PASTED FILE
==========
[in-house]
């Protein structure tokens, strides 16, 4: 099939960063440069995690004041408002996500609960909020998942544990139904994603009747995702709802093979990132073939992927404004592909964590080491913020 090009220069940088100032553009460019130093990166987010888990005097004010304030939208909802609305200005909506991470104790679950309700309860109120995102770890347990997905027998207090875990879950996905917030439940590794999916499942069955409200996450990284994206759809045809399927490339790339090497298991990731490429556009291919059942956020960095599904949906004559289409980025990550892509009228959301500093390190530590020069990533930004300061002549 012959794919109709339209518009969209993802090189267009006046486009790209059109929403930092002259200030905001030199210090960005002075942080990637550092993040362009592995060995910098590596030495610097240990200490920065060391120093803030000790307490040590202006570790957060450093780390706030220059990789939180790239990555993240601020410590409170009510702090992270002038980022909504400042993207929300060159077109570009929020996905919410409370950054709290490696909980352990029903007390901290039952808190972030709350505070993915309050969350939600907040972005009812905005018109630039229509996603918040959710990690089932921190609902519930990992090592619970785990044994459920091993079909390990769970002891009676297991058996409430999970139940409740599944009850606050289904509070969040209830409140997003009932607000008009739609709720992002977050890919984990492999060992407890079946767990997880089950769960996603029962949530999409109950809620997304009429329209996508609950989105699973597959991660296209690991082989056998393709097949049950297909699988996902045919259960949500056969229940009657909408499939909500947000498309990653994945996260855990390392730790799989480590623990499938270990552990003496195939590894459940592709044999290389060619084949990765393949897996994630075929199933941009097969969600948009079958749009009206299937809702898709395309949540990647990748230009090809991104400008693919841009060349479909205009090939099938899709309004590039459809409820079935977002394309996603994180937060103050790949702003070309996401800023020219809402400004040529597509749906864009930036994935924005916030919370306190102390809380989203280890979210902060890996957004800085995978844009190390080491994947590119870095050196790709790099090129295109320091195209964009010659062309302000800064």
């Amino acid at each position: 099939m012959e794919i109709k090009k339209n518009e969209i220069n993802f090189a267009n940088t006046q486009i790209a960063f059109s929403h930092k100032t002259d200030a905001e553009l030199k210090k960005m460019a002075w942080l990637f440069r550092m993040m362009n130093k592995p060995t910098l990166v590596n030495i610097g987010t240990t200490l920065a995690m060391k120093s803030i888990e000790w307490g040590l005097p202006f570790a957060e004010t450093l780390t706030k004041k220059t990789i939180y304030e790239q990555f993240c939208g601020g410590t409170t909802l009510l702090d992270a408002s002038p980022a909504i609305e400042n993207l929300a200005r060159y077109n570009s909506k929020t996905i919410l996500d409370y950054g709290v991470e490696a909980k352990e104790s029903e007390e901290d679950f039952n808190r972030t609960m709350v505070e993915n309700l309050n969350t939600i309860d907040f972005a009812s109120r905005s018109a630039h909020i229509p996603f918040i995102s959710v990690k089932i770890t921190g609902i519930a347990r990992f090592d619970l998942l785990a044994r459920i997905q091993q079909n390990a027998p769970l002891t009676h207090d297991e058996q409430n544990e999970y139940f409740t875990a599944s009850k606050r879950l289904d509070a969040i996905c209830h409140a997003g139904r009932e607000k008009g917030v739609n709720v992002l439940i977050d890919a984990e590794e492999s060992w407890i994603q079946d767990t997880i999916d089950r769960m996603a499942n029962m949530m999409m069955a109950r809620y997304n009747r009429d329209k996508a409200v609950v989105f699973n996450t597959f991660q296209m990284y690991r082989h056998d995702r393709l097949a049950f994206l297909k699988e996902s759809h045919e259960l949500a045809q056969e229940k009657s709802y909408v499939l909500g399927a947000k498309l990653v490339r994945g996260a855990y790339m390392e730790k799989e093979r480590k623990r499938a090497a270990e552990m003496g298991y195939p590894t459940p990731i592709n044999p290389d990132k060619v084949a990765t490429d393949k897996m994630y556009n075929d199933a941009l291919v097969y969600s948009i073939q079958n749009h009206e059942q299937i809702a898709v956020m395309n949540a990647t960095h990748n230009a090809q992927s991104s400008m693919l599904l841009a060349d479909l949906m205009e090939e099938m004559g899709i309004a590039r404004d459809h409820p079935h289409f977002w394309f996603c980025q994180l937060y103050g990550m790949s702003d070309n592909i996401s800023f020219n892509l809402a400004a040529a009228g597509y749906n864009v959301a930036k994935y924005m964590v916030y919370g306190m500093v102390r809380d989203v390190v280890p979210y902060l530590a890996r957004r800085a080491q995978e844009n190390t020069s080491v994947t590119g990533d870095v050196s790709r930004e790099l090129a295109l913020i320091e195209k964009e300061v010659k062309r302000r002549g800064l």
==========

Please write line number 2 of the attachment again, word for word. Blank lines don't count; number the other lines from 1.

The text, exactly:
């Protein structure tokens, strides 16, 4: 099939960063440069995690004041408002996500609960909020998942544990139904994603009747995702709802093979990132073939992927404004592909964590080491913020 090009220069940088100032553009460019130093990166987010888990005097004010304030939208909802609305200005909506991470104790679950309700309860109120995102770890347990997905027998207090875990879950996905917030439940590794999916499942069955409200996450990284994206759809045809399927490339790339090497298991990731490429556009291919059942956020960095599904949906004559289409980025990550892509009228959301500093390190530590020069990533930004300061002549 012959794919109709339209518009969209993802090189267009006046486009790209059109929403930092002259200030905001030199210090960005002075942080990637550092993040362009592995060995910098590596030495610097240990200490920065060391120093803030000790307490040590202006570790957060450093780390706030220059990789939180790239990555993240601020410590409170009510702090992270002038980022909504400042993207929300060159077109570009929020996905919410409370950054709290490696909980352990029903007390901290039952808190972030709350505070993915309050969350939600907040972005009812905005018109630039229509996603918040959710990690089932921190609902519930990992090592619970785990044994459920091993079909390990769970002891009676297991058996409430999970139940409740599944009850606050289904509070969040209830409140997003009932607000008009739609709720992002977050890919984990492999060992407890079946767990997880089950769960996603029962949530999409109950809620997304009429329209996508609950989105699973597959991660296209690991082989056998393709097949049950297909699988996902045919259960949500056969229940009657909408499939909500947000498309990653994945996260855990390392730790799989480590623990499938270990552990003496195939590894459940592709044999290389060619084949990765393949897996994630075929199933941009097969969600948009079958749009009206299937809702898709395309949540990647990748230009090809991104400008693919841009060349479909205009090939099938899709309004590039459809409820079935977002394309996603994180937060103050790949702003070309996401800023020219809402400004040529597509749906864009930036994935924005916030919370306190102390809380989203280890979210902060890996957004800085995978844009190390080491994947590119870095050196790709790099090129295109320091195209964009010659062309302000800064």